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40 years strong this year, Telemiracle has been a staple in Saskatchewan homes for as long as many can remember.

But has the decline in cable subscription hindered its development in any way? The answer would seem to be “no”, if the last four years are any indication.

According to a study done by Media Technology Monitor, from a pool of 4,002, nearly 1 in 10 anglophone Canadians say they get their content online exclusively.

Despite this, Telemiracle has steadily increased its funds raised every year since 2012. In total, Telemiracle has raised $111 million over the last 39 years. And they aren’t slowing down.

“We don’t break the mould too much. We try to reinvent it a little bit every year to keep up with the times, but it’s a product that’s worked for the last forty years,” said Todd Bedore, chairperson of the Telemiracle Committee. He added that this year “there’s been a lot more social media,” which has helped keep Telemiracle connected to its ever-changing audience.

As for the cable concerns, Bedore noted that they’ve also begun streaming the show and upping their online presence to reach more residents.

“We’ve noticed a big uptick in streaming, so we know that we’re getting streamed all across the world, actually,” said Bedore. “We’ve had hits from Arizona right over to Hawaii, over in Europe and Japan and everywhere so, (streaming) keeps it relevant and as people aren’t subscribing to cable anymore, we still can reach out to them.”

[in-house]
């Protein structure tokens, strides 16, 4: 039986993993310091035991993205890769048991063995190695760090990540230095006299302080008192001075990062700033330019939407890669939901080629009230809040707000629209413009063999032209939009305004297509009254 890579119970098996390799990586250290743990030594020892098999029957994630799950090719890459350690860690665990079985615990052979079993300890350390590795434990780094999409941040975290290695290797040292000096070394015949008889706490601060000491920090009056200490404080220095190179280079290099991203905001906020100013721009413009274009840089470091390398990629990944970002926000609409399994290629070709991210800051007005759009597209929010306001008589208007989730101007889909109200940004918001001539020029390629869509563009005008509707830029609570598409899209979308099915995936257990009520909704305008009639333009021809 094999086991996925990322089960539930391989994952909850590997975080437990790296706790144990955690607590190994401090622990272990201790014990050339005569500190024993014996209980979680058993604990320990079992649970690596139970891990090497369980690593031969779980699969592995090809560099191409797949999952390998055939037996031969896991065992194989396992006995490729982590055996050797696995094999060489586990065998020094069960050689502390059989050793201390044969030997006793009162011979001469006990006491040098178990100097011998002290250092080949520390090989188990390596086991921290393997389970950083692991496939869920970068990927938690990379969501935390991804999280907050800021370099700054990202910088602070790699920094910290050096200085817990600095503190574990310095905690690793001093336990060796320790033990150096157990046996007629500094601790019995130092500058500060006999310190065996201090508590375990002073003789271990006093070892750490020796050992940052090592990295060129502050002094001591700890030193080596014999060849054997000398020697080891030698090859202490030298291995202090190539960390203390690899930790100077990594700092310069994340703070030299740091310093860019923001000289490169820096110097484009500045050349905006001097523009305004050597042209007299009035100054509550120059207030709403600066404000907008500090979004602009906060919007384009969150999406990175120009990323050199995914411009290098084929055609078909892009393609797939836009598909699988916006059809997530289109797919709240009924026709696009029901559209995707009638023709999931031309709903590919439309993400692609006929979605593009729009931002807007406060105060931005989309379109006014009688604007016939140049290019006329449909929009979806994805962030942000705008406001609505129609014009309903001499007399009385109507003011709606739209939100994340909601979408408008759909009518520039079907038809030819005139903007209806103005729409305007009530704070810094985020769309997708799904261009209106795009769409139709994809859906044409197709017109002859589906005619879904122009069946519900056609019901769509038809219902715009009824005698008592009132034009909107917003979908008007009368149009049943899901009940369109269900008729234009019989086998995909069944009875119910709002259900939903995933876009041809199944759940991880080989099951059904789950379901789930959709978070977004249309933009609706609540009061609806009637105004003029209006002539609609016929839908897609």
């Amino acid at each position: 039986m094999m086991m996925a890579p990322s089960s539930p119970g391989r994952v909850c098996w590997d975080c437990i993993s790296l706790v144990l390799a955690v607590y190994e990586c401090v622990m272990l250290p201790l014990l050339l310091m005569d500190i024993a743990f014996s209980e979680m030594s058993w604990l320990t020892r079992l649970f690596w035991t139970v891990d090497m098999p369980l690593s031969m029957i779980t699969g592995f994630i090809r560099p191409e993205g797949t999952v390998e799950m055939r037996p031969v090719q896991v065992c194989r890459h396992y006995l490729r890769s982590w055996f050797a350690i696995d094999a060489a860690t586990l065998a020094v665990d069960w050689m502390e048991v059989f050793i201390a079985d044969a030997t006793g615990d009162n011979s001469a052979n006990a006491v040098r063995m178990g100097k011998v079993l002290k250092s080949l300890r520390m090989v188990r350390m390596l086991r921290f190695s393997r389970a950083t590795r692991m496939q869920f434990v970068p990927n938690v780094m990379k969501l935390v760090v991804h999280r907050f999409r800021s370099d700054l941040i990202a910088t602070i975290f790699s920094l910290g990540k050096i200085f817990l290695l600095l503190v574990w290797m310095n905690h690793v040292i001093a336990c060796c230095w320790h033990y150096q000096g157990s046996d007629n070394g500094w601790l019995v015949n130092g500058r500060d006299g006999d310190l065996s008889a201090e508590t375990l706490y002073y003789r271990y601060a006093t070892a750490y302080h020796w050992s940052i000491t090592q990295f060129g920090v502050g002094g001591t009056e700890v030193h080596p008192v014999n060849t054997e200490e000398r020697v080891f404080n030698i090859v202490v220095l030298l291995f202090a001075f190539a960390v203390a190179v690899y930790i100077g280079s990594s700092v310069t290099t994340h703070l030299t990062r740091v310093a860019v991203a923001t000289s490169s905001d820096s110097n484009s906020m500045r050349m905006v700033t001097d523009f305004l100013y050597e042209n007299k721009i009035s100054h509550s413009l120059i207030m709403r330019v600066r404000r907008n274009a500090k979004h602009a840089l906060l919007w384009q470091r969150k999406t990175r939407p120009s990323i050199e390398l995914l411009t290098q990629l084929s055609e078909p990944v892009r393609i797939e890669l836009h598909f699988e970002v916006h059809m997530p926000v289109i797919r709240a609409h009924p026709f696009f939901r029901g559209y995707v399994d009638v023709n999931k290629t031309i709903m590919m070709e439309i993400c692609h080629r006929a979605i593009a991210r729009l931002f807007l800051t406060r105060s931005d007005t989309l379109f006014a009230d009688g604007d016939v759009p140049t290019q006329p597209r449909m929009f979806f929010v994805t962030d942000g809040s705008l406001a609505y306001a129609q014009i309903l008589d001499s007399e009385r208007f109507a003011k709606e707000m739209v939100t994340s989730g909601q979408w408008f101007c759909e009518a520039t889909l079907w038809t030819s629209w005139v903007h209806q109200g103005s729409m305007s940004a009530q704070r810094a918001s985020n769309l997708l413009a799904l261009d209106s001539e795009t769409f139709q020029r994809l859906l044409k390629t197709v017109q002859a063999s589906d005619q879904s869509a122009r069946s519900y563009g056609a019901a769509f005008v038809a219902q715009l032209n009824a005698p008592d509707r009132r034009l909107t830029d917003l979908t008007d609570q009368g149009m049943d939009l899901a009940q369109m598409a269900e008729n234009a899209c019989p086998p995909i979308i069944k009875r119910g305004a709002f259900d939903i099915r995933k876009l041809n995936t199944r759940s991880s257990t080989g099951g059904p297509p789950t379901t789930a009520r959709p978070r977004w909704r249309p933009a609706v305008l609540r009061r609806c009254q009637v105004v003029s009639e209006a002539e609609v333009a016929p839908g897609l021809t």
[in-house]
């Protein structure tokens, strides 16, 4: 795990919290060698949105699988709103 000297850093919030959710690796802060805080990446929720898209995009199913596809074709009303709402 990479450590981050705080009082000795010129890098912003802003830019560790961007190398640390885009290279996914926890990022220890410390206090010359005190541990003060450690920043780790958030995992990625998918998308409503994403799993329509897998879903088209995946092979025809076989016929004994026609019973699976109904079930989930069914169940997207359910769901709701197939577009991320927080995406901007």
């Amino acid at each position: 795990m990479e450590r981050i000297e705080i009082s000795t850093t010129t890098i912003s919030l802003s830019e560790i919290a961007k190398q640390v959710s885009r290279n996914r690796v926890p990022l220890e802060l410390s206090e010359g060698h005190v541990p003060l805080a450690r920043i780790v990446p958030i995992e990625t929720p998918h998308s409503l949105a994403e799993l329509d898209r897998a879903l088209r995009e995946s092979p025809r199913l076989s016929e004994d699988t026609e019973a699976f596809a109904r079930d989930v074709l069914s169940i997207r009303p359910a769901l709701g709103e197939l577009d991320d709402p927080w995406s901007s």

Regardless of the decline in traditional media sources, everything at Telemiracle seems to be looking up. The number of people and groups who apply for the funds rises every year, Bedore noted. “So the need is there and it’s something the province really rallies around just because every dollar stays in the province so people fundraise very hard for it,” said Bedore.

Even the audition rates haven’t seen any notable decline. Bedore said that the event still attracts some 170 auditions every year. “It’s a Saskatchewan tradition,” said Bedore. “It’s something to be said, to be on TV. It’s a live broadcast and most of these people might not have the opportunity to be on a big stage like that, so it’s a huge thing for them.”

Looking to the future, Telemiracle’s goal “is just to raise as much money as we can. Because the need is out there,” said Bedore.

Guests this year include Alvin Law, Kim Coates, and Rosie and the Riveters, along with many other Saskatchewan acts.

Telemiracle takes places March 5 and 6 in Regina.